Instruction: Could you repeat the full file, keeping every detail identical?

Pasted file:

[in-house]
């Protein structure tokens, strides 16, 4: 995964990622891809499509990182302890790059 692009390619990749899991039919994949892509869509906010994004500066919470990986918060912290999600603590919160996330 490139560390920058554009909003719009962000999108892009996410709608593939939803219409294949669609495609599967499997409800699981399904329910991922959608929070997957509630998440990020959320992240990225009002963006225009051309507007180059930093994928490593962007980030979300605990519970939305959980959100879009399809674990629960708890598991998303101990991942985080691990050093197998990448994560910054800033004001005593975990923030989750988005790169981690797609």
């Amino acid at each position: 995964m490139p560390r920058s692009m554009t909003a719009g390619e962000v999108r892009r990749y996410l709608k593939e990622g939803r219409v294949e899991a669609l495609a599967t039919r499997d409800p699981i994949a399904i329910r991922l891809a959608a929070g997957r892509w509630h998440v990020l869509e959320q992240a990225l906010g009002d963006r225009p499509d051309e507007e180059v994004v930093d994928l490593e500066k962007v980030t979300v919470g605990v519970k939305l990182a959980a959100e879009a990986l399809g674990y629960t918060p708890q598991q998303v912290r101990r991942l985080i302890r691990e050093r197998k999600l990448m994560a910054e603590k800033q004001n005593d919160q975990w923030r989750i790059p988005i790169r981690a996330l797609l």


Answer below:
[in-house]
């Protein structure tokens, strides 16, 4: 995964990622891809499509990182302890790059 692009390619990749899991039919994949892509869509906010994004500066919470990986918060912290999600603590919160996330 490139560390920058554009909003719009962000999108892009996410709608593939939803219409294949669609495609599967499997409800699981399904329910991922959608929070997957509630998440990020959320992240990225009002963006225009051309507007180059930093994928490593962007980030979300605990519970939305959980959100879009399809674990629960708890598991998303101990991942985080691990050093197998990448994560910054800033004001005593975990923030989750988005790169981690797609």
């Amino acid at each position: 995964m490139p560390r920058s692009m554009t909003a719009g390619e962000v999108r892009r990749y996410l709608k593939e990622g939803r219409v294949e899991a669609l495609a599967t039919r499997d409800p699981i994949a399904i329910r991922l891809a959608a929070g997957r892509w509630h998440v990020l869509e959320q992240a990225l906010g009002d963006r225009p499509d051309e507007e180059v994004v930093d994928l490593e500066k962007v980030t979300v919470g605990v519970k939305l990182a959980a959100e879009a990986l399809g674990y629960t918060p708890q598991q998303v912290r101990r991942l985080i302890r691990e050093r197998k999600l990448m994560a910054e603590k800033q004001n005593d919160q975990w923030r989750i790059p988005i790169r981690a996330l797609l």